GROSS: So that's an excerpt of the story "Bodies" by Phil Klay in his collection of stories "Redeployment." We should mention we find out on the next page that the person speaking works for mortuary affairs, so it is his job to deal with the remains of soldiers. You know, after reading that passage I was thinking, OK, so what Phil Klay is saying is that's it's really difficult to talk about what you see in war. And there's different ways you can tell it, and sometimes you just lie. And so now I'm talking to you, and you're a vet. And we both know what you've just written there. Do you know what I mean?
GROSS: So it just makes me feel so - almost uncomfortable asking you about the war, about writing about it, about your own experiences, about putting you through that, about putting you on the spot about what it's like to always ask or not ask a veteran about what they've experienced.
KLAY: Don't feel uncomfortable. I mean, that's part of why I wrote the book, to have conversations about it. One of the things that he's dealing with is he went over and he experienced some very hard things, but he doesn't have the war stories like people imagine. And he doesn't feel about what he did - he doesn't feel the sort of unallied pride. He feels conflicted, and he doesn't know how to feel about what he's done. And what he's done doesn't fit comfortably into what people would expect. So he tells these stories where he knows how to get a reaction and how to fit into a particular type of narrative.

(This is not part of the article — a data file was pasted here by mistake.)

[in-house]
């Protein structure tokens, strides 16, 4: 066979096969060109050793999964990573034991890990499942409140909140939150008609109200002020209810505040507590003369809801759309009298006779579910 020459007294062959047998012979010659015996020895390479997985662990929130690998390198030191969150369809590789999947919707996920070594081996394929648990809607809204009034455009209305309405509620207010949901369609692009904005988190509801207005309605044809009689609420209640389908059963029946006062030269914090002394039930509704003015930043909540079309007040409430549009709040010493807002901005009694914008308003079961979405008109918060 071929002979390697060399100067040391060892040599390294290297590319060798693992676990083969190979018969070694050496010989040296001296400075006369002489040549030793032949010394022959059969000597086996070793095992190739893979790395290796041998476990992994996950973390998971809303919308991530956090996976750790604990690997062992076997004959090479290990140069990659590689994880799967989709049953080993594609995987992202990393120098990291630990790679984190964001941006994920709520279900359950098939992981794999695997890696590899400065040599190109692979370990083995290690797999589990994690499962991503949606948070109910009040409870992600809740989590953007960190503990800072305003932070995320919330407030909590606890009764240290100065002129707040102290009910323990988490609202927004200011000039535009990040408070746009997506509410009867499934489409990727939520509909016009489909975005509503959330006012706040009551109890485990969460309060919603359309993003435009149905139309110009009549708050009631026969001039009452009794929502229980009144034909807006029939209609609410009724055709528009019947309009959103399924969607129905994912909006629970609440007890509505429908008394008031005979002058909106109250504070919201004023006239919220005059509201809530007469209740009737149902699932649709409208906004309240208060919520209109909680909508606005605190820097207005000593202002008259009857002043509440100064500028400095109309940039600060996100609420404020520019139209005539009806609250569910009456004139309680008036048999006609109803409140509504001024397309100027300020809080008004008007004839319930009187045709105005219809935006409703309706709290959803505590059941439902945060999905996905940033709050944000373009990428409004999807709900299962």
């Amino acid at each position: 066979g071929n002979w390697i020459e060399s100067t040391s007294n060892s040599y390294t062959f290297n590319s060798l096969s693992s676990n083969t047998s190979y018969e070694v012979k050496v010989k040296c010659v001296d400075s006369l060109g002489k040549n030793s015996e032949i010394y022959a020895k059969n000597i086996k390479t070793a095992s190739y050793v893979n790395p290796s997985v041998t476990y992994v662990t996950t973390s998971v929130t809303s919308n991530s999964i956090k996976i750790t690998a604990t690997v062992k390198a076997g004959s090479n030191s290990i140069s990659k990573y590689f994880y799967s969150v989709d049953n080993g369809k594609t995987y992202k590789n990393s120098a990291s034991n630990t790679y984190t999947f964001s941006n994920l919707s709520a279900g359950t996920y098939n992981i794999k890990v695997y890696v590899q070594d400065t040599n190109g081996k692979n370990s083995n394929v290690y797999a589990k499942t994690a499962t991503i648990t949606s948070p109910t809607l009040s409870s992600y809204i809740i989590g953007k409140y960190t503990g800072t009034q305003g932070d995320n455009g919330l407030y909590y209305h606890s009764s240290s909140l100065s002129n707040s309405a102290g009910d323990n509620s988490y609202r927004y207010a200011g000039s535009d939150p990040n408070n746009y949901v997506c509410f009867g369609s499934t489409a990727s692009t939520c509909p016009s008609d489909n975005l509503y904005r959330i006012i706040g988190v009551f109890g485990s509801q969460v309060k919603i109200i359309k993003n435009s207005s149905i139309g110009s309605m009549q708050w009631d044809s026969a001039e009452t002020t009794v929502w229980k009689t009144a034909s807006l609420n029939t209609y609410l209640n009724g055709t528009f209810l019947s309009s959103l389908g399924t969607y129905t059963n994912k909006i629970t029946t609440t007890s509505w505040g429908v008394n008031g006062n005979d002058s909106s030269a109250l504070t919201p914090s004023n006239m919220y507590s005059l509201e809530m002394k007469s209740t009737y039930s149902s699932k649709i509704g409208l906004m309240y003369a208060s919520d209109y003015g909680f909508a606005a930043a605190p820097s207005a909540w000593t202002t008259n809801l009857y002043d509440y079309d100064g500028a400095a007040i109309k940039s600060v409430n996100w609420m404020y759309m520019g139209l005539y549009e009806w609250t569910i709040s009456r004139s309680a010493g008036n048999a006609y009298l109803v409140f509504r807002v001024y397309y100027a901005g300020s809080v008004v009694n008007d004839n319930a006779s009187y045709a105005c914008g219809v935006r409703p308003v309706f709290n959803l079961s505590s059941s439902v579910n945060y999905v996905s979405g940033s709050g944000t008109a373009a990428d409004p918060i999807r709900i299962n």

And it's also a way of keeping people at a distance. There's another veteran author, Michael Petrie, who talks about decoy stories which are the stories you tell about Iraq that are funny or interesting, but that are, in some way at an emotional level, removed from the things that are really important to you. And in many ways, that story is about that narrator trying to find a way to get out and find the right audience for the kind of stories of his deployment that really matter to him.
GROSS: You described this character in your short stories who worked in mortuary affairs in Iraq as not having the war stories people expect. And I suppose you don't have the war stories people expect because...
GROSS: Because you were a public affairs officer.
KLAY: Yeah, absolutely.
GROSS: In Anbar Province, which, I mean, that - Anbar Province has now - a lot of it's been taken over by ISIS. But...